For example, we should and likely do pay attention to every one of our participants when we set them a task, however simple. We observe how they attend to the task: Are they evasive? Are they having difficulties with the materials to be used? Are they able to work well with others? These forms of informal evaluation guide us to intervene in support of the participant.

Formal Evaluation of the Participants’ Progress for the Institution

Social institutions that engage a person-centered arts program do look forward to a report about the growth of each of their clients. This is because the report will give the institution a means to articulate the strengths of the program, and in doing so will want to sustain the program for another year. This will help sustain your practice and profession too! Examples of reports for both funders and institutions are available in the book.

Observing Your Facilitation Approach and Participant Responses

Each generation has been schooled in a different way over time. Consider how some of the seniors had not been to school because of the war. Consider young people and the school that they now attend, and how accessible arts programs, much less general education, have become. Consider how the internet has become ‘native’ to the generation of the millennia, while those of us who are older still struggle to get a hold on its speed and seemingly uncontrollable reach to the masses.

Consider then, how you as an artist-facilitator must always meet a group of participants that come from a variety of unpredictable circumstances. Consider how, if you as an artist-facilitator, conducting the same program, from step 1 -20, in the same way, year on year, might be missing out on some enriching experiences that come from the community. Consider how, if we do claim to meet the needs of our participants, we might need to be flexible and reflexive about our practice, always thinking about how to improve and enhance our methods and approaches to meet the ever evolving needs of the community.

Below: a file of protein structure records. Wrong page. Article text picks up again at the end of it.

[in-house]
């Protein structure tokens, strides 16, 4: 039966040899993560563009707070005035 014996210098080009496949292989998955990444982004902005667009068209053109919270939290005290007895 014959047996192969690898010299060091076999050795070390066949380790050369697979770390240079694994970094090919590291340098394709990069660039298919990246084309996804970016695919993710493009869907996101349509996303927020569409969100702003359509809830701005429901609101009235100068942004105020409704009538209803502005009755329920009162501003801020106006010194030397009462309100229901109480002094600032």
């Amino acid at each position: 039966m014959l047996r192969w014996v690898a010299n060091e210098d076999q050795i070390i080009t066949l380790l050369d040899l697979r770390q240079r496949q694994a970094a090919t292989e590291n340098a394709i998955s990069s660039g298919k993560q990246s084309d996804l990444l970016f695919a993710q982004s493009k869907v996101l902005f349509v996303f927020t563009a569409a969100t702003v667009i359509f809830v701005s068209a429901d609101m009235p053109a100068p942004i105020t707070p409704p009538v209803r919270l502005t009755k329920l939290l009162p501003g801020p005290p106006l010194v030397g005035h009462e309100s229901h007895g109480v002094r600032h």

This chapter emphasizes and demands that we, practitioners of our community craft, are reflective all the time. It proposes a method of observation which can enable you to be more conscious of your thoughts, actions and speech, and in turn be more aware of how your community response to you. This awareness, through reflection, will then enable you to craft your thoughts, actions and speech to respond better to the community. This again creates a two-way conversation between you and the community. In this way the program becomes a form of co-creation, which is co-owned by the participants. The responsibility of making the program a success becomes a shared endeavor.

Elaboration on approaches to self and peer evaluation, using the 4 dimensions, are provided in  Person-centered Arts Practices With Communities: A Pedagogical Guide (


Chapppius, J.(2015) Seven Strategies Of Assessment For Learning (second edition). Pearson Assessment Training Institute, USA.

© 2018 by Felicia Low

This site was designed with the
website builder. Create your website today.
Start Now